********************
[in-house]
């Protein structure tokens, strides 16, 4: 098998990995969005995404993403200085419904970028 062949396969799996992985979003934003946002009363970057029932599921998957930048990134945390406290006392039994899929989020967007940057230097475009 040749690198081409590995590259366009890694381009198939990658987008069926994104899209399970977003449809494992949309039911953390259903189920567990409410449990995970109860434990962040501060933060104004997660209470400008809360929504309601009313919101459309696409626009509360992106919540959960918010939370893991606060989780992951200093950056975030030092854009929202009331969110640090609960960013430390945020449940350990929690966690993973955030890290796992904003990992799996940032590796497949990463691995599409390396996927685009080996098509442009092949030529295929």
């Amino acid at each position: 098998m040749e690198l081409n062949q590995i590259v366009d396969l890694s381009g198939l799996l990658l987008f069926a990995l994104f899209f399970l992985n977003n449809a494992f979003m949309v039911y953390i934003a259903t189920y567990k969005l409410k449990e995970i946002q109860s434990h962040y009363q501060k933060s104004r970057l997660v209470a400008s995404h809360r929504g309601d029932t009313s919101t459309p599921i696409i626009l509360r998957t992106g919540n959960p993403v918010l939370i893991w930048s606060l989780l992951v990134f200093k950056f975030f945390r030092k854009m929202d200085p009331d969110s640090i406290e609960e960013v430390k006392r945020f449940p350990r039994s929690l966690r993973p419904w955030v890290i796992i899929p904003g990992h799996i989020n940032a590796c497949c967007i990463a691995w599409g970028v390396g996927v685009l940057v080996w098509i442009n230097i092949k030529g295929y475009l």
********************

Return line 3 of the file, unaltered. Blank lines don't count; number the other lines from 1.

């Amino acid at each position: 098998m040749e690198l081409n062949q590995i590259v366009d396969l890694s381009g198939l799996l990658l987008f069926a990995l994104f899209f399970l992985n977003n449809a494992f979003m949309v039911y953390i934003a259903t189920y567990k969005l409410k449990e995970i946002q109860s434990h962040y009363q501060k933060s104004r970057l997660v209470a400008s995404h809360r929504g309601d029932t009313s919101t459309p599921i696409i626009l509360r998957t992106g919540n959960p993403v918010l939370i893991w930048s606060l989780l992951v990134f200093k950056f975030f945390r030092k854009m929202d200085p009331d969110s640090i406290e609960e960013v430390k006392r945020f449940p350990r039994s929690l966690r993973p419904w955030v890290i796992i899929p904003g990992h799996i989020n940032a590796c497949c967007i990463a691995w599409g970028v390396g996927v685009l940057v080996w098509i442009n230097i092949k030529g295929y475009l």